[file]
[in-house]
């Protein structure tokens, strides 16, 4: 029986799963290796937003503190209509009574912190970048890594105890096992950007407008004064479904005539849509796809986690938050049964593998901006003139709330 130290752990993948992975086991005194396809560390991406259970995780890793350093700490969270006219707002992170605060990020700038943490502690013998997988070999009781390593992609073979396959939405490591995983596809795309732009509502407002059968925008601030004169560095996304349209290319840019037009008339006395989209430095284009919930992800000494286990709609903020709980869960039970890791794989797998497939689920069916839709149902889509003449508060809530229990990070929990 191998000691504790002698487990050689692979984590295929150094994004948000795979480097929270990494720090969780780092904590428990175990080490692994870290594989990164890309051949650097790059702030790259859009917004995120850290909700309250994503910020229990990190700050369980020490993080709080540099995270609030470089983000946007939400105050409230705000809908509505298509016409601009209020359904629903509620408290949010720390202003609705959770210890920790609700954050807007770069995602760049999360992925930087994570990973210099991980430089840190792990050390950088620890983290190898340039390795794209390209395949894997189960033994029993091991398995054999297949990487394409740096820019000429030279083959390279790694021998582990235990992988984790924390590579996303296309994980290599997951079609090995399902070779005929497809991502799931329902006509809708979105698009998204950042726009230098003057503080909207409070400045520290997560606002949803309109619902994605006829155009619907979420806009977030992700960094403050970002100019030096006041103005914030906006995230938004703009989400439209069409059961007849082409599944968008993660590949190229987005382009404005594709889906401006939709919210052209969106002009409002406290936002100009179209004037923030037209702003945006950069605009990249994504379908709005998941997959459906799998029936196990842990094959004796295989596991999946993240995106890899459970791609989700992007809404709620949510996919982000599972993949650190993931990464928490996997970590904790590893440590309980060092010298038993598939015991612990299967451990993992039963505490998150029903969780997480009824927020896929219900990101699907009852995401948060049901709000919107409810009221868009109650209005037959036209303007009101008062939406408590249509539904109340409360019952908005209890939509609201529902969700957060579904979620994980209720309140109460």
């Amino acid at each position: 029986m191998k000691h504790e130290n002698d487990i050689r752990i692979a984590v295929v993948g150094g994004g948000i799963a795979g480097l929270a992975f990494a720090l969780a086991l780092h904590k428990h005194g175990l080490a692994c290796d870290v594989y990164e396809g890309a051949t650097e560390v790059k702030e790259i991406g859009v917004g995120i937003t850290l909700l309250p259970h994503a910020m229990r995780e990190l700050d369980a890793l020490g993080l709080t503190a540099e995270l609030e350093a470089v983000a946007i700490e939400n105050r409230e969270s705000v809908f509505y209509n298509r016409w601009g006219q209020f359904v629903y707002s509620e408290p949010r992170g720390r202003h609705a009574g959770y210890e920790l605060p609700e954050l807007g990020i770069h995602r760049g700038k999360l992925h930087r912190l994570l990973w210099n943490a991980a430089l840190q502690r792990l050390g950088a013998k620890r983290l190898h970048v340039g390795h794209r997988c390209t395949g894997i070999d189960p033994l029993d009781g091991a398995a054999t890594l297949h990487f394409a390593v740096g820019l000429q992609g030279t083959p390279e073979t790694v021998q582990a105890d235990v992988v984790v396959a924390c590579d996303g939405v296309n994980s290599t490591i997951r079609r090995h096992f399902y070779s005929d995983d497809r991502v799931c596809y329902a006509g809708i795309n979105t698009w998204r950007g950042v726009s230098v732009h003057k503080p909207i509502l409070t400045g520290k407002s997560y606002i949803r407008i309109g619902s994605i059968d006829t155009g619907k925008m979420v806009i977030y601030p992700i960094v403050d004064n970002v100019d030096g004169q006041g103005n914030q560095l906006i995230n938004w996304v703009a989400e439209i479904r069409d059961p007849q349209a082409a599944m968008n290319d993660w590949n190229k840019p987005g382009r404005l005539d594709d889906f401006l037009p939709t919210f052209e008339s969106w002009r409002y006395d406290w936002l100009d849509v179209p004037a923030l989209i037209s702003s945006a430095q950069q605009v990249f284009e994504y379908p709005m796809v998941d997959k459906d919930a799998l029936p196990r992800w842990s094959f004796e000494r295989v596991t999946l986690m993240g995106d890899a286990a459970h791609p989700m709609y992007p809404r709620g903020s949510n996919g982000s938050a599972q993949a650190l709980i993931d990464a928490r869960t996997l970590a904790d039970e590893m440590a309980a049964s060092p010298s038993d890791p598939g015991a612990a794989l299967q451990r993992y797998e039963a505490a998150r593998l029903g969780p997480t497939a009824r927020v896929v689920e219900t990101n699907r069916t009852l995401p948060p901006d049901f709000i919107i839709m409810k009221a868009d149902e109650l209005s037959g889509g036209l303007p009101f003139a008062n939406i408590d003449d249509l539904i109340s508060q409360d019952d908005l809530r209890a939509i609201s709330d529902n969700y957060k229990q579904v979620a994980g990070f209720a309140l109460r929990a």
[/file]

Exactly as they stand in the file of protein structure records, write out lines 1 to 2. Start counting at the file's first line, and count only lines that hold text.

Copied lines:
[in-house]
């Protein structure tokens, strides 16, 4: 029986799963290796937003503190209509009574912190970048890594105890096992950007407008004064479904005539849509796809986690938050049964593998901006003139709330 130290752990993948992975086991005194396809560390991406259970995780890793350093700490969270006219707002992170605060990020700038943490502690013998997988070999009781390593992609073979396959939405490591995983596809795309732009509502407002059968925008601030004169560095996304349209290319840019037009008339006395989209430095284009919930992800000494286990709609903020709980869960039970890791794989797998497939689920069916839709149902889509003449508060809530229990990070929990 191998000691504790002698487990050689692979984590295929150094994004948000795979480097929270990494720090969780780092904590428990175990080490692994870290594989990164890309051949650097790059702030790259859009917004995120850290909700309250994503910020229990990190700050369980020490993080709080540099995270609030470089983000946007939400105050409230705000809908509505298509016409601009209020359904629903509620408290949010720390202003609705959770210890920790609700954050807007770069995602760049999360992925930087994570990973210099991980430089840190792990050390950088620890983290190898340039390795794209390209395949894997189960033994029993091991398995054999297949990487394409740096820019000429030279083959390279790694021998582990235990992988984790924390590579996303296309994980290599997951079609090995399902070779005929497809991502799931329902006509809708979105698009998204950042726009230098003057503080909207409070400045520290997560606002949803309109619902994605006829155009619907979420806009977030992700960094403050970002100019030096006041103005914030906006995230938004703009989400439209069409059961007849082409599944968008993660590949190229987005382009404005594709889906401006939709919210052209969106002009409002406290936002100009179209004037923030037209702003945006950069605009990249994504379908709005998941997959459906799998029936196990842990094959004796295989596991999946993240995106890899459970791609989700992007809404709620949510996919982000599972993949650190993931990464928490996997970590904790590893440590309980060092010298038993598939015991612990299967451990993992039963505490998150029903969780997480009824927020896929219900990101699907009852995401948060049901709000919107409810009221868009109650209005037959036209303007009101008062939406408590249509539904109340409360019952908005209890939509609201529902969700957060579904979620994980209720309140109460």